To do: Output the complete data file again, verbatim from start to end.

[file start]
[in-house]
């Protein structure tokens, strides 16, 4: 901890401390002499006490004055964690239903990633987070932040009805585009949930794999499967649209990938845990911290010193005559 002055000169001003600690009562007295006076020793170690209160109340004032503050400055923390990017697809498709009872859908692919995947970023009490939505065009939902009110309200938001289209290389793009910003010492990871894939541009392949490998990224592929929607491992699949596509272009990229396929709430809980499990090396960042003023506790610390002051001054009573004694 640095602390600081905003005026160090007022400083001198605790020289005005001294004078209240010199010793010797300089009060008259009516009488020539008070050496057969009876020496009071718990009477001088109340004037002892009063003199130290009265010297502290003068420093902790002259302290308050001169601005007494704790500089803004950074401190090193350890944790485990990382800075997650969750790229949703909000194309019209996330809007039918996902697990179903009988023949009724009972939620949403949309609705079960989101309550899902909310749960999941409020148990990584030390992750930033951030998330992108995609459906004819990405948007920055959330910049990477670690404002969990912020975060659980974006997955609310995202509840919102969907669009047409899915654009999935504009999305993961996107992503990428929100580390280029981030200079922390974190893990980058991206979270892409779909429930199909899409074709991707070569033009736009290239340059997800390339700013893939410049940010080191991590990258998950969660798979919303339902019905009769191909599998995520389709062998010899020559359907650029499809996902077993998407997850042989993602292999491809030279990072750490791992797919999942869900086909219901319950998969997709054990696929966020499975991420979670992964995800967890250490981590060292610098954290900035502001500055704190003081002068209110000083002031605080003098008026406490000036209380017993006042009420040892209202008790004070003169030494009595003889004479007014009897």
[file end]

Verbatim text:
[in-house]
């Protein structure tokens, strides 16, 4: 901890401390002499006490004055964690239903990633987070932040009805585009949930794999499967649209990938845990911290010193005559 002055000169001003600690009562007295006076020793170690209160109340004032503050400055923390990017697809498709009872859908692919995947970023009490939505065009939902009110309200938001289209290389793009910003010492990871894939541009392949490998990224592929929607491992699949596509272009990229396929709430809980499990090396960042003023506790610390002051001054009573004694 640095602390600081905003005026160090007022400083001198605790020289005005001294004078209240010199010793010797300089009060008259009516009488020539008070050496057969009876020496009071718990009477001088109340004037002892009063003199130290009265010297502290003068420093902790002259302290308050001169601005007494704790500089803004950074401190090193350890944790485990990382800075997650969750790229949703909000194309019209996330809007039918996902697990179903009988023949009724009972939620949403949309609705079960989101309550899902909310749960999941409020148990990584030390992750930033951030998330992108995609459906004819990405948007920055959330910049990477670690404002969990912020975060659980974006997955609310995202509840919102969907669009047409899915654009999935504009999305993961996107992503990428929100580390280029981030200079922390974190893990980058991206979270892409779909429930199909899409074709991707070569033009736009290239340059997800390339700013893939410049940010080191991590990258998950969660798979919303339902019905009769191909599998995520389709062998010899020559359907650029499809996902077993998407997850042989993602292999491809030279990072750490791992797919999942869900086909219901319950998969997709054990696929966020499975991420979670992964995800967890250490981590060292610098954290900035502001500055704190003081002068209110000083002031605080003098008026406490000036209380017993006042009420040892209202008790004070003169030494009595003889004479007014009897």